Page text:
From The Windsor Star
WINDSOR, Ont. — Windsor’s new train station will boast more parking, more seats — and a striking similarity to the downtown bus terminal.
There’s no denying the resemblance. Whether it’s the long, curved roof or the airy main floor, there’s something familiar about the plans unveiled by Via Rail Canada and the federal government on Monday.
But the two buildings have different designers. The bus station was designed in 2006 by Glos Associates, while the new train station is the work of London architect Myk Wasylko.
“I’m not sure where he got his inspiration from, but it does look similar to the bus station,” agreed Christian LeFave, president of Loaring Construction, the Windsorbased firm contracted to build the train station.
According to LeFave, construction of the $6.3 million facility will begin next week — just next door to the old train station at Walker Road off Riverside Drive East.
About 12,000 square feet in size, the new building will feature in-floor geothermal heating, solar panels, a translucent roof and a “living wall.”
There will be a passenger lounge with seating for 125 people and uninterrupted views of arriving and departing trains.
Outside the building, the site will have 110 parking spots, including long-term parking and an area reserved for taxis.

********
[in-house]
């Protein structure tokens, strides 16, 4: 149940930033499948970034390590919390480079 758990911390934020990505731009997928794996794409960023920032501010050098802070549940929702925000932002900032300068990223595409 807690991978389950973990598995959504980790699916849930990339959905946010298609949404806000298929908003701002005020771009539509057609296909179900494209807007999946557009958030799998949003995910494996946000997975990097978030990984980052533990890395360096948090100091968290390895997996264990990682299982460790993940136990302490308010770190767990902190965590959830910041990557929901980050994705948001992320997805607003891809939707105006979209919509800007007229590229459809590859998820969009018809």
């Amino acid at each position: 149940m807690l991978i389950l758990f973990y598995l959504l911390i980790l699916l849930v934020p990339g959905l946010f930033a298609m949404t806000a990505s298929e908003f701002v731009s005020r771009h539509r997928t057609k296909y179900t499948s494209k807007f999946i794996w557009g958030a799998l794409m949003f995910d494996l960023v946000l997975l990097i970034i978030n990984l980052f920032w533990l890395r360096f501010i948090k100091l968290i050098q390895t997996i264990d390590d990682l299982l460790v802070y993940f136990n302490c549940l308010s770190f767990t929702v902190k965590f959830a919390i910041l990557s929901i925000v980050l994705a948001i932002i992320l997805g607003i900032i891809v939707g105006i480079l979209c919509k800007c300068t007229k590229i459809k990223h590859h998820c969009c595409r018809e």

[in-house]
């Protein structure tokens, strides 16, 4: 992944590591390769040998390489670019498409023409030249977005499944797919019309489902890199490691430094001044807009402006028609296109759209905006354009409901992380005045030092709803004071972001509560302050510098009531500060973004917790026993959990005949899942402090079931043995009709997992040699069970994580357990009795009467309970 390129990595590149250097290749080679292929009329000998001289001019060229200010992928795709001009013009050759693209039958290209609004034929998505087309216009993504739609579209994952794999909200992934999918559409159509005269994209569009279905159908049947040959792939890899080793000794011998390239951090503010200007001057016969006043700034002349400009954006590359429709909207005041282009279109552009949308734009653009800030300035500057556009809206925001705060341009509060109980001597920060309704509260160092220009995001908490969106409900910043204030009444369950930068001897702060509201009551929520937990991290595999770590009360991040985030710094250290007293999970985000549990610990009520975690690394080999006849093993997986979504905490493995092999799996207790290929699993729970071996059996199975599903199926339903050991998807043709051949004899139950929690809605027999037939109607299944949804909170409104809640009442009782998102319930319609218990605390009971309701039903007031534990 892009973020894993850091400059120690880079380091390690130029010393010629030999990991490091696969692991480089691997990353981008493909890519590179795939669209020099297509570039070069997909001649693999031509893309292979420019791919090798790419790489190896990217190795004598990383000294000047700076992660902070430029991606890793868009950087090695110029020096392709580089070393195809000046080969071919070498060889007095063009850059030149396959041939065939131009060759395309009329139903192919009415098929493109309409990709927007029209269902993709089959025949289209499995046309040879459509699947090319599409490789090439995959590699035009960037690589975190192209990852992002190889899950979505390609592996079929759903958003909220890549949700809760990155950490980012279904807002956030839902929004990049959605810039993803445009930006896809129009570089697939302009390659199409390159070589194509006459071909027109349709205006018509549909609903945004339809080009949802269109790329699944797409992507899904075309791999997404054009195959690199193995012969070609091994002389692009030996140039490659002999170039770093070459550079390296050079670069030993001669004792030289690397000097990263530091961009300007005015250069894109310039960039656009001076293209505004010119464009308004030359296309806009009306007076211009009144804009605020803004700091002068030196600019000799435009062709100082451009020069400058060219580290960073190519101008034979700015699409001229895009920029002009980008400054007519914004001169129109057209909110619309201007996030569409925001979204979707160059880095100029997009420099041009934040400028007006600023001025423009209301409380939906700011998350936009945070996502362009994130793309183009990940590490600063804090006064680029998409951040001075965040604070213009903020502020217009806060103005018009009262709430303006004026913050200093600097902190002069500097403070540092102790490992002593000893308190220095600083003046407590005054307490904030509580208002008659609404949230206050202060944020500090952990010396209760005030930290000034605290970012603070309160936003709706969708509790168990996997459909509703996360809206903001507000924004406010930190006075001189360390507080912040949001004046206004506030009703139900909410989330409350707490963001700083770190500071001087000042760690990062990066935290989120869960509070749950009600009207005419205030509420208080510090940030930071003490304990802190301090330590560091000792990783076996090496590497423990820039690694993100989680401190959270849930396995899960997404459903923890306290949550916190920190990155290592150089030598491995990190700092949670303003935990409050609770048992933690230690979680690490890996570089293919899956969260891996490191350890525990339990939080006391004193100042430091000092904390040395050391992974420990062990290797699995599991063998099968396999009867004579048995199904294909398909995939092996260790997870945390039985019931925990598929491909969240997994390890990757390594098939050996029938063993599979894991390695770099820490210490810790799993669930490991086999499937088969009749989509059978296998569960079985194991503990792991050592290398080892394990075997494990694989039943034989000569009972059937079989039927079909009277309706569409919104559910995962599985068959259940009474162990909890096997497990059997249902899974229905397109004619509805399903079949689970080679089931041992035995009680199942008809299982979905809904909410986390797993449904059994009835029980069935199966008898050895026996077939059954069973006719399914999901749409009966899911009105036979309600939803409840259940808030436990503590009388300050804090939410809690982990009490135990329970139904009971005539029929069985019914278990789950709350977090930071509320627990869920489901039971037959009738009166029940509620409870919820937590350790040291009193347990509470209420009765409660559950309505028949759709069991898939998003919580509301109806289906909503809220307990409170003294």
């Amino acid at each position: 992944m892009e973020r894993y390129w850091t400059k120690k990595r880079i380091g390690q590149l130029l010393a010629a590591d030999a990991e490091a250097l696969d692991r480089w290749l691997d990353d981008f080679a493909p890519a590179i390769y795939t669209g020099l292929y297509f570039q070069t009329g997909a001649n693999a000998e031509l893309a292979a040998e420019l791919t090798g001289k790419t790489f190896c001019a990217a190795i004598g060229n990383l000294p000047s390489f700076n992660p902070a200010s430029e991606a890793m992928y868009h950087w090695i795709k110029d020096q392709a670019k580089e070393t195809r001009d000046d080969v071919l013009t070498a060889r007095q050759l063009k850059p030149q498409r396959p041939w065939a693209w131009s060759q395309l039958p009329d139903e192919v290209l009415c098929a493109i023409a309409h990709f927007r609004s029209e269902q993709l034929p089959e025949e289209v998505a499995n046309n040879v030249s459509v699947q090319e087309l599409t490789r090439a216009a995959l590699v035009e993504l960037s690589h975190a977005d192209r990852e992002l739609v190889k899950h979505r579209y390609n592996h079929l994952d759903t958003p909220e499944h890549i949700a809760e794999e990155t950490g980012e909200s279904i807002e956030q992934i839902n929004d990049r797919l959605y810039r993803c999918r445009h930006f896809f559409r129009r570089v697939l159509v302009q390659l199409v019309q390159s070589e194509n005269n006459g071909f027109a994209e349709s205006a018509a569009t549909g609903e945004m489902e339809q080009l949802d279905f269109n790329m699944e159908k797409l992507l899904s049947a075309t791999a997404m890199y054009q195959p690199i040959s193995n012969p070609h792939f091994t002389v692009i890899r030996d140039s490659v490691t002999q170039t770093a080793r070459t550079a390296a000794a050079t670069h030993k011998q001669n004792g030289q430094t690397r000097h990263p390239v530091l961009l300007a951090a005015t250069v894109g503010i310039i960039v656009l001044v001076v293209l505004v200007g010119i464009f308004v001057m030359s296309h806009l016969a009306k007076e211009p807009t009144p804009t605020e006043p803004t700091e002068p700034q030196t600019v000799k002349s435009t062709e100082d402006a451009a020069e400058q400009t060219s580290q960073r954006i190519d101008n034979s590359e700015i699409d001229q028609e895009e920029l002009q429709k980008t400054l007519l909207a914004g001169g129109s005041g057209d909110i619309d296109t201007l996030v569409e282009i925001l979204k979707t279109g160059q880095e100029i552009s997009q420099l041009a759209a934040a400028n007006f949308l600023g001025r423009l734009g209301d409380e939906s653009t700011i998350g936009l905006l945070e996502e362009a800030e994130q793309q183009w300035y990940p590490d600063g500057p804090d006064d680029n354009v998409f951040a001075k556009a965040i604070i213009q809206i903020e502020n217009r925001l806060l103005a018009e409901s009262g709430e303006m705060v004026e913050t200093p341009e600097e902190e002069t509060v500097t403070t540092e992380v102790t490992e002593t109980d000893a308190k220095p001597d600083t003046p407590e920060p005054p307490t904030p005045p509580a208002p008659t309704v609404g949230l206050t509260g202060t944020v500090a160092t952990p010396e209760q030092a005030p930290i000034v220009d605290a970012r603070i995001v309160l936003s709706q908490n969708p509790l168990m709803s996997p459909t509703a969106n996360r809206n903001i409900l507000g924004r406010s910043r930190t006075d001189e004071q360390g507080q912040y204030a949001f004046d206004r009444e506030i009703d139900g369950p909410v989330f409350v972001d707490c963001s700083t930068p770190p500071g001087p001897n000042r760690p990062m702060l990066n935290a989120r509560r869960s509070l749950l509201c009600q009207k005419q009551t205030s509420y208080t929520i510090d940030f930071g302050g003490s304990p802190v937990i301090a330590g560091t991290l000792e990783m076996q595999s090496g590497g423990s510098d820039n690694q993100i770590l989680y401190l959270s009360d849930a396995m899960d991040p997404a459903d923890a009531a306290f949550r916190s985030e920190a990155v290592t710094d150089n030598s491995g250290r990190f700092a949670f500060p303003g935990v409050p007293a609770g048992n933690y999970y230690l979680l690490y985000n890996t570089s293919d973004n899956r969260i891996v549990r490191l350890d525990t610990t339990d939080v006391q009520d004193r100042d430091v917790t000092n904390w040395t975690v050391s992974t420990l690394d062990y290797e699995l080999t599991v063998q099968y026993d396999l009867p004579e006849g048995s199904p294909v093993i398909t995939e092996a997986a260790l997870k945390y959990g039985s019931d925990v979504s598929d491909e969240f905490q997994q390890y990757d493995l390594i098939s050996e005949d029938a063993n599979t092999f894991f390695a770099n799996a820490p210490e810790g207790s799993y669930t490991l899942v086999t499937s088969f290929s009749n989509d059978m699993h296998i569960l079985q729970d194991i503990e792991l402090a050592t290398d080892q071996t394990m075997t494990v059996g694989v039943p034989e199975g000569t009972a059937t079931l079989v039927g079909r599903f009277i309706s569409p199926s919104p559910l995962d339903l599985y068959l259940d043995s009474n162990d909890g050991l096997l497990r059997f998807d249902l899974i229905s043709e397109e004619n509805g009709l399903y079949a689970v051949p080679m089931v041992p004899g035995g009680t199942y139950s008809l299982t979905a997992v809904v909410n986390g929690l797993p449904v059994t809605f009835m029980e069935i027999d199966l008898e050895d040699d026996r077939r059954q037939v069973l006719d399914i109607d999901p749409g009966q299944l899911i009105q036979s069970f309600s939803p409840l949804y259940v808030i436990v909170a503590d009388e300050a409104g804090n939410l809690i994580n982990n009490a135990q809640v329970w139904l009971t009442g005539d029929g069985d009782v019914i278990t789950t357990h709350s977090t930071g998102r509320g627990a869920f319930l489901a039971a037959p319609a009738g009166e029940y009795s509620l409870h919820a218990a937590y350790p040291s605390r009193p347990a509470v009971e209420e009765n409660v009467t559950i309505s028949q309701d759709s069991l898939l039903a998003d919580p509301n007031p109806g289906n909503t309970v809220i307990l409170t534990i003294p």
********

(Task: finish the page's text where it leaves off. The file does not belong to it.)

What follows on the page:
There will be a 12-metre tall Via sign and room for a future parkette.
Yves Desjardins-Siciliano, general counsel and secretary of Via Rail, noted that Windsor’s old station dates back to the 1960s — “and it shows,” he said.
“The current station is just too small, too awkward, and does not represent the potential of the city of Windsor and the region as a whole.”
Windsor’s train station is the sixth busiest across the country in terms of passengers. An estimated 210,000 people boarded or disembarked at the Windsor station in 2009.
“I think it’s probably safe to say that it’s about time we did something,” said Dave Van Kesteren, MP for Chatham-Kent-Essex.
When the project was announced in March, construction was hoped to begin by June.
But Desjardins-Siciliano said he’s not aware of any delay. “I’m not sure what the expectation was,” he said.
“Projects of this magnitude, if there is a delay of three or four months — it’s not that significant, it seems to me.”
Mayor Eddie Francis said he’s glad that Via Rail and the federal government took the extra time. “I’m very pleased,” he said. “We will now have a facility that is not just a normal facility. This is a facility that goes above and beyond the standard that you’d expect to see in stations across the Via network.”
Asked how the new station figures into the city’s plan for rail consolidation — given that the location of the station won’t change — Francis replied that rail consolidation is a “long-term vision” that will take time to bring to fruition. “Until then, we certainly welcome investments of this nature in our community.”